1950 Memories of Suburban Adventures

Snow Shoveling Showdown

Very often, when I did something good, something not-so-good happened. This was another one of those times.

Santa brought David and me pint-sized snow shovels. I woke up a few days later and found our long driveway covered in six inches of new snow. I decided to surprise Dad and do a good deed while he was at work. Mom bundled me up, and I trudged out to clear the way for his return home.

Industrious manual laborer with old diapers wrapped around boot tops.

Industrious manual laborer with old diapers wrapped around boot tops.

Fifteen minutes of huffing and puffing produced a cleared spot two feet wide at the far end of our driveway. I loved Dad’s violet and white Pontiac with its big fins (you can see it parked at the end of the driveway in my main photo). Only two hundred square feet more to shovel, giving Dad and his car a safe landing.

Mom thought it a good idea to sap David’s energy level, and he soon waddled out with his shovel in hand.

Acting happy that David is joining me.

Acting happy that David is joining me.

Our combined efforts would take days to finish the job. I immediately identified with the cowboys on television who said, “This town ain’t big enough for both of us.”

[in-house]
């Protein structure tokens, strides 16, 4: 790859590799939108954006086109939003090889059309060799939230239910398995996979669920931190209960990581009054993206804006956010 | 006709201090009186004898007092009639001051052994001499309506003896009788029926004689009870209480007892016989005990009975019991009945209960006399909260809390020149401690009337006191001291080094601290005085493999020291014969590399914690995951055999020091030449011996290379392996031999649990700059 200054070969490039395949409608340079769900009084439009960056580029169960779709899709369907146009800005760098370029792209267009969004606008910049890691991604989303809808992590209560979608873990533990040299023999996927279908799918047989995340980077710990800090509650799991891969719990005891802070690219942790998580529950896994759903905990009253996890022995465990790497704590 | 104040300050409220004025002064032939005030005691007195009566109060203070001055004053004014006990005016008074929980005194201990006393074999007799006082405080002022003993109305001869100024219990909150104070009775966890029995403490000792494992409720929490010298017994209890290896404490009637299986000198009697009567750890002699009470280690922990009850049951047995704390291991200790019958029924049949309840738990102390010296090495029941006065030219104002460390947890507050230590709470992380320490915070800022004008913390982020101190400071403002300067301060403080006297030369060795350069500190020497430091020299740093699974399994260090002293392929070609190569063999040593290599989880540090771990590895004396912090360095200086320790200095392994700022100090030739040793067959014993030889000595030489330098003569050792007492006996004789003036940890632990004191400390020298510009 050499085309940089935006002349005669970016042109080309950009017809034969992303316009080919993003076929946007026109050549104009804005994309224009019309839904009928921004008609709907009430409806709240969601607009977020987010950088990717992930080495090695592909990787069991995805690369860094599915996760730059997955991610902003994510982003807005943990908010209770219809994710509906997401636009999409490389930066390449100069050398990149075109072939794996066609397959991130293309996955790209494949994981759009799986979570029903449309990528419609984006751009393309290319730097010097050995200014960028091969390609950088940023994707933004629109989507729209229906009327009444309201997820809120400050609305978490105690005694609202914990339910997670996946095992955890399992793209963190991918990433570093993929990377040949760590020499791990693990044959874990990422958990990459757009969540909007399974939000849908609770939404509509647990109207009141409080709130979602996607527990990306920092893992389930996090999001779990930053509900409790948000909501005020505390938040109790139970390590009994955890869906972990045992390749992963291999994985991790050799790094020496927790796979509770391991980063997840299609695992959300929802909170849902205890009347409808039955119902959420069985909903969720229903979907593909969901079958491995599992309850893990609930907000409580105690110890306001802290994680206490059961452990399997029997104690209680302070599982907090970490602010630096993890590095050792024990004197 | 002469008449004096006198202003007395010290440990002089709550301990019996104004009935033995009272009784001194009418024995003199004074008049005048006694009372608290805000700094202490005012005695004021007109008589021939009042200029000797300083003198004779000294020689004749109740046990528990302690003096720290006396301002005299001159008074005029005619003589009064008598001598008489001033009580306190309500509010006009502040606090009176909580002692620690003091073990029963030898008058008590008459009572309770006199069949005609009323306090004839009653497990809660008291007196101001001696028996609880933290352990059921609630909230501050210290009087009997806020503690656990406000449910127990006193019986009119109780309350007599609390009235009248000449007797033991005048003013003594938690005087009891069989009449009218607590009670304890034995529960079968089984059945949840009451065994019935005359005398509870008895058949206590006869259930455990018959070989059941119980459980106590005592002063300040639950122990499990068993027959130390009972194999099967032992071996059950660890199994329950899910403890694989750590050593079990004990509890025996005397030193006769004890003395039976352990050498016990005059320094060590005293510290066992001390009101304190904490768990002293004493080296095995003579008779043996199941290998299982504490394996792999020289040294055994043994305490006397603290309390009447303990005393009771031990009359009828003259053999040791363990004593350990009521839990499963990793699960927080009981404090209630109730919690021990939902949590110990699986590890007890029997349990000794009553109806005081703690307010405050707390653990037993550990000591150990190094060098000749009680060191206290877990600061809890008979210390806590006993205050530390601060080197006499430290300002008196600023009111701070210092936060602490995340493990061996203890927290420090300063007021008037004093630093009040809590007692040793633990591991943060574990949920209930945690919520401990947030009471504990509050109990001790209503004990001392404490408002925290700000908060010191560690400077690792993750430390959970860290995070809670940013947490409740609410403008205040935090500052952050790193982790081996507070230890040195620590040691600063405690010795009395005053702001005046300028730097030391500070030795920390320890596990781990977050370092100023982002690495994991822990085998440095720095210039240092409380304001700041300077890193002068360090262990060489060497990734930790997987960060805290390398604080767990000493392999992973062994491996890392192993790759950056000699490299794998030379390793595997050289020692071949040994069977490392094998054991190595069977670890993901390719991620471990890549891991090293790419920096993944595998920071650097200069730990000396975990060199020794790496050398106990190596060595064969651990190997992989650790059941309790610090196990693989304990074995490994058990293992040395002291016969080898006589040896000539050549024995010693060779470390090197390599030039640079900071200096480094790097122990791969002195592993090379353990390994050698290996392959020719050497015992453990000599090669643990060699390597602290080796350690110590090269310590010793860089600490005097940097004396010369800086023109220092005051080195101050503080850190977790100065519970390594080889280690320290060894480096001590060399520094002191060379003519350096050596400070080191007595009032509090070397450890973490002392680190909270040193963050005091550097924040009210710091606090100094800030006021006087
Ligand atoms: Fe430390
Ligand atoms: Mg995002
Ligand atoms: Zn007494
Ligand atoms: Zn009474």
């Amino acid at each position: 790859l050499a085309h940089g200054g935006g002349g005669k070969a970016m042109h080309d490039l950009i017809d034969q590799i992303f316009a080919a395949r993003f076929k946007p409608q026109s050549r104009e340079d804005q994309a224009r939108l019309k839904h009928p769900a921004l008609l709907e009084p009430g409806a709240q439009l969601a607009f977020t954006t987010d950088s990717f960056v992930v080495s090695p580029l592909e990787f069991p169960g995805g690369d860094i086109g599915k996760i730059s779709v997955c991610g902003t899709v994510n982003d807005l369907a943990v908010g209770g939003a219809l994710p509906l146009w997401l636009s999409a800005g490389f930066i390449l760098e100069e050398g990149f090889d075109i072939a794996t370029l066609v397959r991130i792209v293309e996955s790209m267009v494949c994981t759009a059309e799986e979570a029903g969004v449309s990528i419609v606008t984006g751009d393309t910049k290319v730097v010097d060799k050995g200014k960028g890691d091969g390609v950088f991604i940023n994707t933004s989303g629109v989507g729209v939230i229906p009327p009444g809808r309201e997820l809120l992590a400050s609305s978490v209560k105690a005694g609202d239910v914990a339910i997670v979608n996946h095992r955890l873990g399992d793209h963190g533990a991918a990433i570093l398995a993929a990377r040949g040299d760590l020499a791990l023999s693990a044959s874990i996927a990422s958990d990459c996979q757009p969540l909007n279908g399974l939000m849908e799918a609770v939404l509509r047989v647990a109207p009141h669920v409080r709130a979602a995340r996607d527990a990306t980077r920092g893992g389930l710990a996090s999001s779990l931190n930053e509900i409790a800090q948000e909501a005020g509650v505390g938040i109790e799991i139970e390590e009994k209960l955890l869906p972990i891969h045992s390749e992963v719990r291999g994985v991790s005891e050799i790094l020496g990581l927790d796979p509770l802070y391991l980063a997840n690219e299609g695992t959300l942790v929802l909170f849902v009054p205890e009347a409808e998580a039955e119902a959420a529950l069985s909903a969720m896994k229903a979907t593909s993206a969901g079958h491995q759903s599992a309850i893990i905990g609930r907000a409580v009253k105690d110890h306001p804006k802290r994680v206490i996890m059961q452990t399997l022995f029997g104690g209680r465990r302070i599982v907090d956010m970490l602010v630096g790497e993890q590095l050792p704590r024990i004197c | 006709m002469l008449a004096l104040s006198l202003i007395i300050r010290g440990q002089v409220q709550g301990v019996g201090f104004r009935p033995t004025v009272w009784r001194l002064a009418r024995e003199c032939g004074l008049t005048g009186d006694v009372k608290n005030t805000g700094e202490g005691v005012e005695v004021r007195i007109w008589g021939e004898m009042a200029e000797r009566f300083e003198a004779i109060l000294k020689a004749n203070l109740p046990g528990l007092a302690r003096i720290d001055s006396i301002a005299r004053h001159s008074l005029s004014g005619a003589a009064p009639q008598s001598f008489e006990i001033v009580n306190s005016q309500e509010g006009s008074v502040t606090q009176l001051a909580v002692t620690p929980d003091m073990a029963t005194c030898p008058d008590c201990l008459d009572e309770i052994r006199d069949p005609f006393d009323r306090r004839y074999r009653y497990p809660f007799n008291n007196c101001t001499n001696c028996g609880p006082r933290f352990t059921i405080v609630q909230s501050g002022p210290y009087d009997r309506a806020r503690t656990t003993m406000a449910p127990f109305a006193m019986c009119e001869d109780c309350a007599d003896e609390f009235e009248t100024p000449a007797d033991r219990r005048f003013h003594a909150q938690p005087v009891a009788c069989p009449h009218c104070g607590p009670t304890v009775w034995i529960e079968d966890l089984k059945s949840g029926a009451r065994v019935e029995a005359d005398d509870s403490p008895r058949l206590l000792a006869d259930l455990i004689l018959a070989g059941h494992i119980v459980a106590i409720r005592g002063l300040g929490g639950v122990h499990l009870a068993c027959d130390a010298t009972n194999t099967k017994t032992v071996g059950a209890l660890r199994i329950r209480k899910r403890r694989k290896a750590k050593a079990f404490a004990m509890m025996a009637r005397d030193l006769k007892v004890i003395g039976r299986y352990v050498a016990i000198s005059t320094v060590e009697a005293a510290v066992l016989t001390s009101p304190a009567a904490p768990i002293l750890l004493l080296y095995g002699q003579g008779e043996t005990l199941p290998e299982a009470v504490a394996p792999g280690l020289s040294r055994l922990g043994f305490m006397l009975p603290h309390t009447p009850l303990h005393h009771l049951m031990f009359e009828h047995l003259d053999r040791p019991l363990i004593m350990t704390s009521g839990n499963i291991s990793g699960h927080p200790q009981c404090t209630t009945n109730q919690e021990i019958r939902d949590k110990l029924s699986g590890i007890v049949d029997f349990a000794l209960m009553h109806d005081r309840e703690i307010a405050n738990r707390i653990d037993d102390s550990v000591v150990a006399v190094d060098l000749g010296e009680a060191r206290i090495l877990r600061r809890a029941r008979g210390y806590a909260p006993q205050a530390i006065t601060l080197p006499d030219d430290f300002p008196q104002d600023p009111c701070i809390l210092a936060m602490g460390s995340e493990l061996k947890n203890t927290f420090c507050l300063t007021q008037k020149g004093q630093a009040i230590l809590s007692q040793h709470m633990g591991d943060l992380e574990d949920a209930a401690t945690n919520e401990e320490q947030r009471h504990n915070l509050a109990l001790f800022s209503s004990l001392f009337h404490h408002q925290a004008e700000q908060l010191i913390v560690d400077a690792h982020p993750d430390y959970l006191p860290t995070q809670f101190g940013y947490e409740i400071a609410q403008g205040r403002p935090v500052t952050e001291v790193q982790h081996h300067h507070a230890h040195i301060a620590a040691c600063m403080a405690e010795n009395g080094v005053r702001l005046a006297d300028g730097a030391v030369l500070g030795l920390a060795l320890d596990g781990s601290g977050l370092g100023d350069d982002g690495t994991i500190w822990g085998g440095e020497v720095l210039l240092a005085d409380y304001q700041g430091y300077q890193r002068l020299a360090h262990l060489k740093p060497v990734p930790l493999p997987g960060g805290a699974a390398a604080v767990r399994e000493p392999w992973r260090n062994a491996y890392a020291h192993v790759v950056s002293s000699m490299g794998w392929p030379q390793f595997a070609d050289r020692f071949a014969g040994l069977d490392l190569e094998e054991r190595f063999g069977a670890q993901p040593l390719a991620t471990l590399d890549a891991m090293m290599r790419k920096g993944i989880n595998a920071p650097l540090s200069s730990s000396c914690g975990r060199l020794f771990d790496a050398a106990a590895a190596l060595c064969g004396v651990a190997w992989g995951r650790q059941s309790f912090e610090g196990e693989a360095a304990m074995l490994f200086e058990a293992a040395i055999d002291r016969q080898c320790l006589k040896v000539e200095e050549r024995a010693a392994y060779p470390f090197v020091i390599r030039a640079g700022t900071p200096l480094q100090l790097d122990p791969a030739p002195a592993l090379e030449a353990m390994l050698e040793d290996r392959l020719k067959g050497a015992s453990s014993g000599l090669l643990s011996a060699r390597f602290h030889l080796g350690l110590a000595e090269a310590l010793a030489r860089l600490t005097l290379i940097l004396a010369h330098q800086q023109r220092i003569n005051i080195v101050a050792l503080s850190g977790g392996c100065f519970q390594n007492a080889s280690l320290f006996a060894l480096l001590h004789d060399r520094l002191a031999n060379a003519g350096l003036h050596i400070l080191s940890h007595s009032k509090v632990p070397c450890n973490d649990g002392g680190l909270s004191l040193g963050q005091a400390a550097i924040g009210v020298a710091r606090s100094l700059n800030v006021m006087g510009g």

“Quit shoveling my driveway snow. I was here first.”

He did not stop. His mistake.

Early sign of discontent and trouble brewing on the horizon.

Early sign of discontent and trouble brewing on the horizon.

I kicked snow into his cleared area. He did the same to mine. We banged snow shovels together like fat clumsy swords, and somehow mine broadsided his head. He fell backward. Despite being cushioned by multiple layers of winter clothing and snow, he didn’t bounce back up. No blood appeared, so I continued shoveling. I briefly considered giving him a premature burial by covering him with my shoveled snow, but was feeling less mad and more worried he was going to get me in trouble.

A minute or two later, he sat up, began howling, and waddled back to the house. I followed to make sure my side of the story was heard.

I was sent to my room. Dad plowed the driveway when he got home.

Lesson learned: No good deed goes unpunished.

 

Now it’s your turn: What little ‘accident’ happened between you and a sibling?

 

© Mary Norton-Miller and 1950s Suburban Adventures, 2012 forward. Unauthorized use and/or duplication of this material without express and written permission from this blog’s author and/or owner is strictly prohibited. Excerpts and links may be used, provided that full and clear credit is given to Mary Norton-Miller and 1950s Suburban Adventures with appropriate and specific direction to the original content.


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